The Catholic Church, ever adept at marketing, has always been equipped with cool “stuff”. As a child of the Celtic Tiger, I witnessed the glitziest of communions, where loved ones would hand out disarmingly sweet medals alongside communion cash. Enda’s parents wed on the day of Pope John Paul II’s visit to Ireland in 1979: a rock star moment. The Scottish comedian Fern Brady summed up this cultural legacy when she said, “If you’re a boy in my town, you have one of three names. You’re called John, Paul—or John Paul.” Enda’s work brings levity and humour to the ambivalence that many of us feel towards these memories.

“I often run into Enda in the street carrying a vintage fan or cuts of patterned fabric. On the last day of a recent holiday with friends, he got up early to buy a huge statue of our Lady of Fatima from the local flea market.”

Performing Family

It would be remiss not to mention Enda’s role as set designer, particularly as his mise en scène makes its way into the physical gallery. I often run into Enda in the street carrying a vintage fan or cuts of patterned fabric. On the last day of a recent holiday with friends, he got up early to buy a huge statue of our Lady of Fatima from the local flea market. He is not only a set designer, but a set designer in his own family home. His own craft is heavily influenced by his father’s love of narrative and his mother’s embrace of colour and pattern. Without the trust and intimacy between the artist and his parents in particular, Far Away & Close to Home would emit an entirely different atmosphere. This domestic setting, and the artist’s close relationships with family and friends, are what makes the images possible.

While many of these images bring to mind the doll-house aesthetic of Wes Anderson, I also think of photographers like Larry Sultan who peer closely at the family home. There is a moment in Sultan’s Pictures From Home where the artist is photographing his sleeping mother, and realises that she is in fact performing sleep for him. They are ‘co-conspirators’ in the performance of family life, and the production of the image. Enda’s subjects, whether reluctant or enthusiastic, are also co-conspirators. They feed the cultural projections of their audience, at times carrying stereotypes through to absurd conclusions.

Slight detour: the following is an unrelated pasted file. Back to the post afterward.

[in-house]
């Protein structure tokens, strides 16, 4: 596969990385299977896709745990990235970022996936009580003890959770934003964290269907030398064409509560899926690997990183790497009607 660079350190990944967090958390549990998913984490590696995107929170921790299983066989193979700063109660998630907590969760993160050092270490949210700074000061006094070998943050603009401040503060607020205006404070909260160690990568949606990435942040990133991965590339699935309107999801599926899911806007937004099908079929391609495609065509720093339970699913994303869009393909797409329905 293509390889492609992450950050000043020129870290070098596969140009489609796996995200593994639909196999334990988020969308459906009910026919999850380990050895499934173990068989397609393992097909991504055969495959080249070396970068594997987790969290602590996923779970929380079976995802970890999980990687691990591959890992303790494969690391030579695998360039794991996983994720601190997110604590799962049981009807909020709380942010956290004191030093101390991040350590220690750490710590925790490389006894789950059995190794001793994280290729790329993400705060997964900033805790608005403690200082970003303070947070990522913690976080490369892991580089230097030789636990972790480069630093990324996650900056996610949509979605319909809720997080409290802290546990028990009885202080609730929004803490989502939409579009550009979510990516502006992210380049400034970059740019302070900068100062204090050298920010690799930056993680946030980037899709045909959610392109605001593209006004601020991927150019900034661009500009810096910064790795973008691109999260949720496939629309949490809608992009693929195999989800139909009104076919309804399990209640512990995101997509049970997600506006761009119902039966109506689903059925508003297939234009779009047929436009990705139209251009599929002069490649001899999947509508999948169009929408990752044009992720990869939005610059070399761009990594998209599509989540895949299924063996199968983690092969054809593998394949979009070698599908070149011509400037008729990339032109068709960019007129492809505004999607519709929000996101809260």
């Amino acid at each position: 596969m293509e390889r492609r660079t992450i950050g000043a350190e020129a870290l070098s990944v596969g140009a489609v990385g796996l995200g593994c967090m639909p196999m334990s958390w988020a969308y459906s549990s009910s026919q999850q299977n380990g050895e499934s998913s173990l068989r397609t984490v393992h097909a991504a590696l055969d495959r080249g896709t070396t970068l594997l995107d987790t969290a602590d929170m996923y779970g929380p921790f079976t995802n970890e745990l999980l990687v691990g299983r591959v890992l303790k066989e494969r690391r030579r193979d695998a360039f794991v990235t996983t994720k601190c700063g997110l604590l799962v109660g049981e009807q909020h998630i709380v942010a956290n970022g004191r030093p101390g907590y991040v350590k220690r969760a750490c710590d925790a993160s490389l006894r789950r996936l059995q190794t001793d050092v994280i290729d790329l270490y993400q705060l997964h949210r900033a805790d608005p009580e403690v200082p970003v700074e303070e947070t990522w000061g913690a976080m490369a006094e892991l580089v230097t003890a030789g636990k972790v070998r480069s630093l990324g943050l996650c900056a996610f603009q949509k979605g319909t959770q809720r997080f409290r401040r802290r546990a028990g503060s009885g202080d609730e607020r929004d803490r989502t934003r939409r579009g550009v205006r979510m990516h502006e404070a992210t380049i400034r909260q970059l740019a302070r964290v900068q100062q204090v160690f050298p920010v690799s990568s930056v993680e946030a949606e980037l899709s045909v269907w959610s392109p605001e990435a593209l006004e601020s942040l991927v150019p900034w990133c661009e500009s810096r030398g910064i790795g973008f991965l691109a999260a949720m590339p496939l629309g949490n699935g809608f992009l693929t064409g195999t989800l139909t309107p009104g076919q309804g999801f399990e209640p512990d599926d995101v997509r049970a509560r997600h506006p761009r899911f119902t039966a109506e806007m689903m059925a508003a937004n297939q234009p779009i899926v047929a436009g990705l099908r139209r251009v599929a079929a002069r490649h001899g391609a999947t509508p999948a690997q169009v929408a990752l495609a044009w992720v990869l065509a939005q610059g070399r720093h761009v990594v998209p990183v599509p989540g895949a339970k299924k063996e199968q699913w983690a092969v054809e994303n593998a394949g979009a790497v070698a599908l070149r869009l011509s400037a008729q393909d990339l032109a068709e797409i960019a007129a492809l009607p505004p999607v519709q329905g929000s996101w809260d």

In these images, the familiar living figures of ‘mam’ and ‘dad’ are flattened and hyperbolic. Now archetypal, they join the patchwork of icons that litter the walls.

 

Curated by Tom McLean, Far Away & Close to Home runs 15–30 July at Outset Gallery.
Physical copies of this article are available at the exhibition, open:
Tuesday to Saturday, 10am–5.30pm
Sunday 12 noon–5pm
Closed Mondays

 

Galway International Arts Festival 2023
The Galway International Arts Festival has connected audiences and artists for over 40 years, and University of Galway are proud to be the Education Partner for GIAF 2023.
With a longstanding partnership between the Galway International Arts Festival and University of Galway, this collaboration highlights the strong bond and synchronicities between the two entities, in their joined commitment to nurturing artistic talent, promoting cultural education and celebrating creativity. The 2023 festival promises an impressive lineup of events. Find out more here.